healthHealth and Medicine

Obama Just Became The First Sitting President To Publish A Scientific Paper


Stephen Luntz

Stephen has a science degree with a major in physics, an arts degree with majors in English Literature and History and Philosophy of Science and a Graduate Diploma in Science Communication.

Freelance Writer

Obama with science medal winners
President Obama with the 2010 Medal of Science recipients. His own contribution to science may not rank with their achievements, but he has written more scientific papers than all of his predecessors. Pete Souza/Public Domain

President Obama has achieved a first for a sitting president – he's published a paper in a leading peer-reviewed journal. The paper reviews the introduction of the Affordable Care Act, summarizes its effects, and considers what can be done in the future.

Being president doesn't usually leave a lot of time for other intellectual pursuits, and some recent occupants of the White House never seemed to have had much respect for science in the first place. Obama has always been different in that respect. John Holdren, Obama's science advisor, described how his boss enjoyed questioning scientists about their work more than his time with sports stars.


Now, Obama has joined the ranks of public health researchers as sole author of a paper in the Journal of the American Medical Association (JAMA), in which he reviews his most famous work, often known as Obamacare.

The paper includes a little on the history of the Act's passage, but the main focus is on how it has operated.

As this graph shows, Obamacare has achieved its primary goal, slashing the proportion of Americans without health insurance by almost half. “This is by far the largest decline in the uninsured rate since the creation of Medicare and Medicaid 5 decades ago. Recent analyses have concluded these gains are primarily because of the ACA, rather than other factors such as the ongoing economic recovery,” Obama observes.


The effect has not been even throughout the country, however. The Act included funding to assist states in expanding Medicaid to low-income populations who were previously ineligible. However, Republican governors in some states chose to refuse the funding.


Obama breaks down the improvement between states that did and those that did not expand Medicaid. As the graph below shows, the reduction in the uninsured proportion of the population is strongly correlated with the number of uninsured prior to the Act's introduction, but the fall has been considerably larger in the states that accepted the additional Medicaid money.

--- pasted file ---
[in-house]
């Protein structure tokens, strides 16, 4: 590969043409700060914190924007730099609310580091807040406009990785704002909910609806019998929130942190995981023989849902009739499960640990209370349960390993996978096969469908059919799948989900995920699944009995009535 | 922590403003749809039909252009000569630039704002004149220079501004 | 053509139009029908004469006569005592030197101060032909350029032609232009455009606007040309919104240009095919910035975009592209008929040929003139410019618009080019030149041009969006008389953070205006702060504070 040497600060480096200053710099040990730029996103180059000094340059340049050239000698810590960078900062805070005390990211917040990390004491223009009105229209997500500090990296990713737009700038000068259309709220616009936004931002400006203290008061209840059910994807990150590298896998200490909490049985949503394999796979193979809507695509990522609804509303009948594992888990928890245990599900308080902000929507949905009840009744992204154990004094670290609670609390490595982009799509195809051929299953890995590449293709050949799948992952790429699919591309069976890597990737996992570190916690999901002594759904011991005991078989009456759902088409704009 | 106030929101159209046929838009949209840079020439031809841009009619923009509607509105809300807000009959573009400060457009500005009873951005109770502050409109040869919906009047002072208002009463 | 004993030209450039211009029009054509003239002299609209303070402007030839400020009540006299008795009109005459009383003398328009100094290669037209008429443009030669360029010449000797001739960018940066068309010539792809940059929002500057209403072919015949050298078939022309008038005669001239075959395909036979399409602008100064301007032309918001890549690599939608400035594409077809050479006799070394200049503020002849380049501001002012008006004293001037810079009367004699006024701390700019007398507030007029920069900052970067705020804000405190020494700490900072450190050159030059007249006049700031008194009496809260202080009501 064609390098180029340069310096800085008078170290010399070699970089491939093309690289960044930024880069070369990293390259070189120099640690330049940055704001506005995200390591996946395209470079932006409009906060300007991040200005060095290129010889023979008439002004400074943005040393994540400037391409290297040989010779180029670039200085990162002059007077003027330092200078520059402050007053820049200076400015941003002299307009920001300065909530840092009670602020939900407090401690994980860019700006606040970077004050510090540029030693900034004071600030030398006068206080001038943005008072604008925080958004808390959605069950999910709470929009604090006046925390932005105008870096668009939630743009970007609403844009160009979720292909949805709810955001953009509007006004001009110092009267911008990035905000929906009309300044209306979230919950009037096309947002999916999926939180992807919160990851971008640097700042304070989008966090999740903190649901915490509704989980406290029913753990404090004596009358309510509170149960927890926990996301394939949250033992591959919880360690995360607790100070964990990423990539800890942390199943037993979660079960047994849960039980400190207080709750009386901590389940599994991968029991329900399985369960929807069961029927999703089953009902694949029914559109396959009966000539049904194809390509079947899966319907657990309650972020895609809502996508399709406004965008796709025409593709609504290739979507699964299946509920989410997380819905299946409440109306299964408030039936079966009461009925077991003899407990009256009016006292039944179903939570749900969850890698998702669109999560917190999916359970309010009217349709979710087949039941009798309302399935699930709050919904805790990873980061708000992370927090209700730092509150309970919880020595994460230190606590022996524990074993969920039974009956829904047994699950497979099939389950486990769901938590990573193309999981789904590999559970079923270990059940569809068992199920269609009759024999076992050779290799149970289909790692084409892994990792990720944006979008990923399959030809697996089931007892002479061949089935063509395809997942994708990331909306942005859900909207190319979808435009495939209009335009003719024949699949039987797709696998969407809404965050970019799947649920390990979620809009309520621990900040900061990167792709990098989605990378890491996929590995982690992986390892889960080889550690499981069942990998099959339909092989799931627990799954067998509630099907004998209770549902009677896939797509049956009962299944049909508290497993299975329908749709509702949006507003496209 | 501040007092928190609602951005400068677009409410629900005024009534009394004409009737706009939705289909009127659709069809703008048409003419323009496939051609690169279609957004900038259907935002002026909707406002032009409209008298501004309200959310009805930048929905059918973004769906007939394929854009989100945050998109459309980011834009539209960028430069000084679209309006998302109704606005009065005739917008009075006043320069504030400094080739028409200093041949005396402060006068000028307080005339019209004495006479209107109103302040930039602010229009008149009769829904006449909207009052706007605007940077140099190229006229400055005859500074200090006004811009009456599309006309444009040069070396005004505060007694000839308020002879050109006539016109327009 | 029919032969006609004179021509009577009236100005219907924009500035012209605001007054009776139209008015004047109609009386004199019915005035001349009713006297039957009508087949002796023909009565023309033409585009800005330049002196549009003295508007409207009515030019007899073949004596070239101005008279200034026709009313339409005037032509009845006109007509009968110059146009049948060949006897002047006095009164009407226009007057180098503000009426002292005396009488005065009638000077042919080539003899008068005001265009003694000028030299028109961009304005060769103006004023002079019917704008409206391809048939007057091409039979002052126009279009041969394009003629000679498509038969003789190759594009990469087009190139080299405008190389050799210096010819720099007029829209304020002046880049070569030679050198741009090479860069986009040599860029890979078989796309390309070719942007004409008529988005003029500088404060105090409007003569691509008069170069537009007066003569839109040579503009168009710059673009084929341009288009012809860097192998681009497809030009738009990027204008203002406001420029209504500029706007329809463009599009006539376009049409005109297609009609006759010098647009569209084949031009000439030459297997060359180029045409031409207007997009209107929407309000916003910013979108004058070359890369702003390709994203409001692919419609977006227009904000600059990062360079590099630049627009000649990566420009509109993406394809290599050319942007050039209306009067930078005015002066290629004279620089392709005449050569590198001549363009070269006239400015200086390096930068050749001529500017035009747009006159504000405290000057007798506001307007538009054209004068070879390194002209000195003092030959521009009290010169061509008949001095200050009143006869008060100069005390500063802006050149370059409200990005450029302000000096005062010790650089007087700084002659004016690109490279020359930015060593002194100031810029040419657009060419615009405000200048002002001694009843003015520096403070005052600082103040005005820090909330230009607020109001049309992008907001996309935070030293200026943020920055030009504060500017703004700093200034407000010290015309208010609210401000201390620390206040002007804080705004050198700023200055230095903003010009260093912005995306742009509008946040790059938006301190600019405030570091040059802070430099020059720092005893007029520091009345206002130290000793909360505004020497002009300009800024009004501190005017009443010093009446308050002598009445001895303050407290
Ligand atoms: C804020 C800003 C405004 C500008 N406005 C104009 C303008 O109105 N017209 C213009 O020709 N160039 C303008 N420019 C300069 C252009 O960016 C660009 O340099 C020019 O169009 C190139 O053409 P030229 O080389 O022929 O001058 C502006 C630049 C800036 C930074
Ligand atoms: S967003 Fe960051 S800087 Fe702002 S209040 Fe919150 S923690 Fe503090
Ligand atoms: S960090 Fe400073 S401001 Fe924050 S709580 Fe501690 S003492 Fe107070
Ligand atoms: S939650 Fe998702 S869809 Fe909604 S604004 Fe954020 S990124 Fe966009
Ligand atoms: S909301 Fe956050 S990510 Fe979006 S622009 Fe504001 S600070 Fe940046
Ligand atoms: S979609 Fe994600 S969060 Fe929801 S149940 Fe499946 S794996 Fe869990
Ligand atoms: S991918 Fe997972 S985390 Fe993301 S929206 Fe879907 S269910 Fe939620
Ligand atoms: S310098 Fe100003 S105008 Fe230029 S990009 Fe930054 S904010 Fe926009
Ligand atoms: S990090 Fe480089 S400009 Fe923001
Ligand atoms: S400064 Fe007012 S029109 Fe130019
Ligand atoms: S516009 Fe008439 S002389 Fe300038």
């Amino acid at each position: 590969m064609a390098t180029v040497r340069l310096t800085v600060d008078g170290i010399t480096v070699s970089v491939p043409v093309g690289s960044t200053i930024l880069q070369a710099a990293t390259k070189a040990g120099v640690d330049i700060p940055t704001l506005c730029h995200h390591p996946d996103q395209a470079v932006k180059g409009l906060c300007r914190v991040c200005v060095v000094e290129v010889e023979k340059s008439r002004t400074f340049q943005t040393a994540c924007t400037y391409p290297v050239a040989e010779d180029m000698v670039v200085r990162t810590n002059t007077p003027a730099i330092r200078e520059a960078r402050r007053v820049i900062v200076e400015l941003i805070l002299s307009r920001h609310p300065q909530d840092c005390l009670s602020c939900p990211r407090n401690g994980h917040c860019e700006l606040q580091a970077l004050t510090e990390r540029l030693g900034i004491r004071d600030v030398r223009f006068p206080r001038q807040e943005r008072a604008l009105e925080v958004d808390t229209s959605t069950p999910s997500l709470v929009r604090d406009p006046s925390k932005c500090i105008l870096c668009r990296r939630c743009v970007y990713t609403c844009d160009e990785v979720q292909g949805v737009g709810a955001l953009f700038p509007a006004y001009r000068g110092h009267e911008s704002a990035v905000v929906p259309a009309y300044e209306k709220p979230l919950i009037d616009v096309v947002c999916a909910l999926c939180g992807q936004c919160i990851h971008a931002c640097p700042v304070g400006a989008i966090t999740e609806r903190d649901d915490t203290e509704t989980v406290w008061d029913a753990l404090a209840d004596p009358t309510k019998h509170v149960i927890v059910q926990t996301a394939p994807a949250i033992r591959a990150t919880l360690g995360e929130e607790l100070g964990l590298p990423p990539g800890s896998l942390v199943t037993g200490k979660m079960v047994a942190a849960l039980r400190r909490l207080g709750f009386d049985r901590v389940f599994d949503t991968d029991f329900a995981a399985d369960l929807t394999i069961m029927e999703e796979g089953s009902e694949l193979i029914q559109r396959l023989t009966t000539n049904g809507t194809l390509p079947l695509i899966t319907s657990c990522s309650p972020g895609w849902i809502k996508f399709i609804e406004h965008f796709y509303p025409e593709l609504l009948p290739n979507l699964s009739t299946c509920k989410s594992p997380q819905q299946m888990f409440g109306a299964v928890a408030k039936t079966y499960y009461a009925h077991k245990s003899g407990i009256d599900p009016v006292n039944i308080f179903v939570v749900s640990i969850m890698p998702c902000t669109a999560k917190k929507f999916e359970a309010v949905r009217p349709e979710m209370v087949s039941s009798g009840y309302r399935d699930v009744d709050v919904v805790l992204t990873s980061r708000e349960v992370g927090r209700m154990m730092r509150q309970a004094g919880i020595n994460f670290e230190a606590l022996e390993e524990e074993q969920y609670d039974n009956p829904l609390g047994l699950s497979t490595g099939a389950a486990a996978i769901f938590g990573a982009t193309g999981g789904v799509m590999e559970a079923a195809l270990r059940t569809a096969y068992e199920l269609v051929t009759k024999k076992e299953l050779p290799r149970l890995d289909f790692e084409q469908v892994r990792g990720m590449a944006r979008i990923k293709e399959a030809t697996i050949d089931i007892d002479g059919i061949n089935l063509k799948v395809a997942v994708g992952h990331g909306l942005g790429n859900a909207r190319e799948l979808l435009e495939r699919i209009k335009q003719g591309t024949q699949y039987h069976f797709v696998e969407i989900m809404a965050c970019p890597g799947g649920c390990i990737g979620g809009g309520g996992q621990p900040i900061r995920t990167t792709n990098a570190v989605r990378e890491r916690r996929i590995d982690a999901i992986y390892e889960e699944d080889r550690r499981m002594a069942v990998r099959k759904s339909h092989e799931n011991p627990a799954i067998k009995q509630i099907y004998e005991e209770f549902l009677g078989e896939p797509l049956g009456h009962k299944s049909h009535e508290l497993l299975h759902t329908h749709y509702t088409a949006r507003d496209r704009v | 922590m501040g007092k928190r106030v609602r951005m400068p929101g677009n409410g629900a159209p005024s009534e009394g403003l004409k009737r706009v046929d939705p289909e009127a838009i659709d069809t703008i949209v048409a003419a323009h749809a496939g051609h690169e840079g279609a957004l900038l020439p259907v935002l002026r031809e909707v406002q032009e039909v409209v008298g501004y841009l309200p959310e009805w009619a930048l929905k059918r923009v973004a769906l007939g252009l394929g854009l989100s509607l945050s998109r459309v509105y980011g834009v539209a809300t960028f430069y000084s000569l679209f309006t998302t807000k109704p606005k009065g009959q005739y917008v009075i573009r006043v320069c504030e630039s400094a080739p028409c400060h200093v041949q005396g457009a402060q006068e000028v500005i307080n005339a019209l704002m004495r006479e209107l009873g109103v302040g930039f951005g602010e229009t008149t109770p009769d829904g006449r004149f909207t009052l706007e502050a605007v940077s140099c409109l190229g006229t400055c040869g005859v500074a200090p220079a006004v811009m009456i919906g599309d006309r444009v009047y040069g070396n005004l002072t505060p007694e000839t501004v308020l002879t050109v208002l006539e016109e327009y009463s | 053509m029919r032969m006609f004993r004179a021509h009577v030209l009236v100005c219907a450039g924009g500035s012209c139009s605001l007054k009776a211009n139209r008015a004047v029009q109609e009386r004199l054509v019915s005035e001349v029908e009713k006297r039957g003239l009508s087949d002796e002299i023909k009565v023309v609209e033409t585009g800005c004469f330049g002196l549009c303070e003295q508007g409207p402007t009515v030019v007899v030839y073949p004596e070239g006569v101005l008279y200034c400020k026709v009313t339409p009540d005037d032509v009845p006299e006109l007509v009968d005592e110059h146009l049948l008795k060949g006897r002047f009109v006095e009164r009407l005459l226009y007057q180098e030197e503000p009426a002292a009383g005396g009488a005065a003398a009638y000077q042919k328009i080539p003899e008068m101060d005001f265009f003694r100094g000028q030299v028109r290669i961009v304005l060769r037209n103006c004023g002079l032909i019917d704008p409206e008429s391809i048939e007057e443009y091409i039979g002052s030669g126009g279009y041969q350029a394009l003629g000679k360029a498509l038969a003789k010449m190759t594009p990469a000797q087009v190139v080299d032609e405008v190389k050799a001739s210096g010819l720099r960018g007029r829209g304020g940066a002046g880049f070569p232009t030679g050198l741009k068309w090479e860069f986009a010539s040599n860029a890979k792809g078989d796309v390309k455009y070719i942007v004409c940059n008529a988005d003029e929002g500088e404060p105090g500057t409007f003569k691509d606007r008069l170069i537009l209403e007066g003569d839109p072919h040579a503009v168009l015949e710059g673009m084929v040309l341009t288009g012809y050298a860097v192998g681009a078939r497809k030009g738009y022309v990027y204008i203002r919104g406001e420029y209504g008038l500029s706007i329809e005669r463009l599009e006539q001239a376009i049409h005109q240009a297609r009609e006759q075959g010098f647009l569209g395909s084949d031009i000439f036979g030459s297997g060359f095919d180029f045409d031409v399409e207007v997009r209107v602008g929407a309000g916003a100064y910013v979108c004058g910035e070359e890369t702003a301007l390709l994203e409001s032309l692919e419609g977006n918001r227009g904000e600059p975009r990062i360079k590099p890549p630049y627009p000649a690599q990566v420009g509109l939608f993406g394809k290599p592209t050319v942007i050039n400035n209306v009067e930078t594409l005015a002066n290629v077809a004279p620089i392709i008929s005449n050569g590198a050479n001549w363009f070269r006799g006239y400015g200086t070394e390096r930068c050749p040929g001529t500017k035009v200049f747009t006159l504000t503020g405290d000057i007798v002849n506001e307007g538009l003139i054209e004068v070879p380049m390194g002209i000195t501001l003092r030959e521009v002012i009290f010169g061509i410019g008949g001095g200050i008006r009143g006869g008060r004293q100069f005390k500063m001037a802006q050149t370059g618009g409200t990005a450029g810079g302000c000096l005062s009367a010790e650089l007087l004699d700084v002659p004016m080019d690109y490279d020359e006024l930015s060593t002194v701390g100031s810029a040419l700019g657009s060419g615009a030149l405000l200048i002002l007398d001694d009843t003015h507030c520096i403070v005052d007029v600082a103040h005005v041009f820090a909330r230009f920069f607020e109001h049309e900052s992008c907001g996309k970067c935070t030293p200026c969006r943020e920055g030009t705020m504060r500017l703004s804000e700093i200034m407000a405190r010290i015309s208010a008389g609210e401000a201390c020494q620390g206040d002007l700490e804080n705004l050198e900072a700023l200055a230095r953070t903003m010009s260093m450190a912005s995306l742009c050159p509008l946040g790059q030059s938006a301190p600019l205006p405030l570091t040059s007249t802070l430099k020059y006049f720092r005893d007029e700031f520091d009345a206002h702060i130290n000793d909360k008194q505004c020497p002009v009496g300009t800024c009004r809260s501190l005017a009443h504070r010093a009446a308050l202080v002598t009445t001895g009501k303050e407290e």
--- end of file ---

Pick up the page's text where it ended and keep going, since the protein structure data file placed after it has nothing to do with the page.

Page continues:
Moreover, Obama claims, “The law has also greatly improved health insurance coverage for people who already had it,” since certain minimum services must be included, such as "maternity care and treatment for mental health and substance abuse disorders, services that were sometimes not covered at all previously.” Prevention is usually cheaper than cure, and the Act has prioritized this in a number of ways, as well as banning the lifetime limits on payments that often saw families go bankrupt when a member was stuck with a particularly expensive condition.

Costs for the US healthcare system as a whole have risen at the same rate as inflation, compared to far more rapid growth in the previous decade, something that had been expected to continue prior to the Act.

As Obama argues: “Many of the reforms introduced in recent years are still some years from reaching their maximum effect.” However, he does not regard the project of reforming the US health system, which continues to cost more than any other country while delivering lower measurable standards than the rest of the developed world, as completed. Consequently, the paper includes ways the Act could be extended to improve it further, including a “public plan” that was in the original act, but was dropped in order to win support from wavering senators.


JAMA also ran four editorials from public health experts with varying perspectives on how successful the act has been.


healthHealth and Medicine
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